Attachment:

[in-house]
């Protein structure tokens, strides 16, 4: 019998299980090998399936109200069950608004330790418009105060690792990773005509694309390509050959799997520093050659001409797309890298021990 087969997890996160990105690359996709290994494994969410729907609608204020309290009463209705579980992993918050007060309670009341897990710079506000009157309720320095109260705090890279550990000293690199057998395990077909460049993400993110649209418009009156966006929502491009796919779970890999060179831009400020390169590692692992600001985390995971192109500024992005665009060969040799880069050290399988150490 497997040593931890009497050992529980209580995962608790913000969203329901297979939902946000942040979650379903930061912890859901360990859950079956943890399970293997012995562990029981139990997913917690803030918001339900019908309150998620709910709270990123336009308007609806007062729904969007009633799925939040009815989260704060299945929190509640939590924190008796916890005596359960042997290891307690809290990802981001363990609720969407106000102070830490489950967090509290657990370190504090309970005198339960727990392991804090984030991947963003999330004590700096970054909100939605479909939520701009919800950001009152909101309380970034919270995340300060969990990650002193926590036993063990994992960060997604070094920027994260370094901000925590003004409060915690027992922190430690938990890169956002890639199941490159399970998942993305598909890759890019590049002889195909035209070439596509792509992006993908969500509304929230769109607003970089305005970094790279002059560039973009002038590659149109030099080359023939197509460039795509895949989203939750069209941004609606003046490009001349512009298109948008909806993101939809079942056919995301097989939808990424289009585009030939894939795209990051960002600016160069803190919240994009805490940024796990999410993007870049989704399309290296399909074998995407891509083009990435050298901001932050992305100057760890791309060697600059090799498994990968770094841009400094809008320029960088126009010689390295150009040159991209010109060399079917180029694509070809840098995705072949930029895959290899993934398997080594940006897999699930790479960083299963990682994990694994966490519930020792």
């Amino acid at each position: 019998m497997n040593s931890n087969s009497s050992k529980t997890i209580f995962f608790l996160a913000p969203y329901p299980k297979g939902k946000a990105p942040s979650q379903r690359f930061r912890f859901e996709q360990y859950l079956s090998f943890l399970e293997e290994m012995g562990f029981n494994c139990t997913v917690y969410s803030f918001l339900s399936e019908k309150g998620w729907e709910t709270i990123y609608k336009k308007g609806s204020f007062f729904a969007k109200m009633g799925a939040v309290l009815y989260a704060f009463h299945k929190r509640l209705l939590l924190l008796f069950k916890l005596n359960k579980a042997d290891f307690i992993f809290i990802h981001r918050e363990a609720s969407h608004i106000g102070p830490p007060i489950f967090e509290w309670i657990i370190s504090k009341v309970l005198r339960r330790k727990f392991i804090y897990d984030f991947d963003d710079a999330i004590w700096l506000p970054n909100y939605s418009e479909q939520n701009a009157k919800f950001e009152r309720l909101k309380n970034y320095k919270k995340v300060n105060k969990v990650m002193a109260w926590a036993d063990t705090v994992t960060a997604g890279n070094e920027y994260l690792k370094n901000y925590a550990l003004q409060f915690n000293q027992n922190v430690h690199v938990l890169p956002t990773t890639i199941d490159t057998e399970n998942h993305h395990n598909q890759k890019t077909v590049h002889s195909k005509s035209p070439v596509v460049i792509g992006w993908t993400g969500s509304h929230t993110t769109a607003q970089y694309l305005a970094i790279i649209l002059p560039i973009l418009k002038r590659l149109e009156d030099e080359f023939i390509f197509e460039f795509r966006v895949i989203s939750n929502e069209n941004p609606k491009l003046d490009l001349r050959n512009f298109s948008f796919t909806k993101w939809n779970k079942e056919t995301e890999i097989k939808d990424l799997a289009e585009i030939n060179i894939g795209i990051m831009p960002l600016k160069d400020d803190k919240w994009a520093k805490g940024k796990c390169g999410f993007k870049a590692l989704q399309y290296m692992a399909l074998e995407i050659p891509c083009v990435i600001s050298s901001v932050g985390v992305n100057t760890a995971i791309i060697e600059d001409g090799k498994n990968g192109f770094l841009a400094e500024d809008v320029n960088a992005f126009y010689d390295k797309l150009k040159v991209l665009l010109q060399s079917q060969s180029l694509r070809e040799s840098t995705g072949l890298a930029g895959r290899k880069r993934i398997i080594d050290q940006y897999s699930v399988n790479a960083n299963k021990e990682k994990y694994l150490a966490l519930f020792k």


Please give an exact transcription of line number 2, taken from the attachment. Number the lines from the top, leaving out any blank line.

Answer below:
């Protein structure tokens, strides 16, 4: 019998299980090998399936109200069950608004330790418009105060690792990773005509694309390509050959799997520093050659001409797309890298021990 087969997890996160990105690359996709290994494994969410729907609608204020309290009463209705579980992993918050007060309670009341897990710079506000009157309720320095109260705090890279550990000293690199057998395990077909460049993400993110649209418009009156966006929502491009796919779970890999060179831009400020390169590692692992600001985390995971192109500024992005665009060969040799880069050290399988150490 497997040593931890009497050992529980209580995962608790913000969203329901297979939902946000942040979650379903930061912890859901360990859950079956943890399970293997012995562990029981139990997913917690803030918001339900019908309150998620709910709270990123336009308007609806007062729904969007009633799925939040009815989260704060299945929190509640939590924190008796916890005596359960042997290891307690809290990802981001363990609720969407106000102070830490489950967090509290657990370190504090309970005198339960727990392991804090984030991947963003999330004590700096970054909100939605479909939520701009919800950001009152909101309380970034919270995340300060969990990650002193926590036993063990994992960060997604070094920027994260370094901000925590003004409060915690027992922190430690938990890169956002890639199941490159399970998942993305598909890759890019590049002889195909035209070439596509792509992006993908969500509304929230769109607003970089305005970094790279002059560039973009002038590659149109030099080359023939197509460039795509895949989203939750069209941004609606003046490009001349512009298109948008909806993101939809079942056919995301097989939808990424289009585009030939894939795209990051960002600016160069803190919240994009805490940024796990999410993007870049989704399309290296399909074998995407891509083009990435050298901001932050992305100057760890791309060697600059090799498994990968770094841009400094809008320029960088126009010689390295150009040159991209010109060399079917180029694509070809840098995705072949930029895959290899993934398997080594940006897999699930790479960083299963990682994990694994966490519930020792």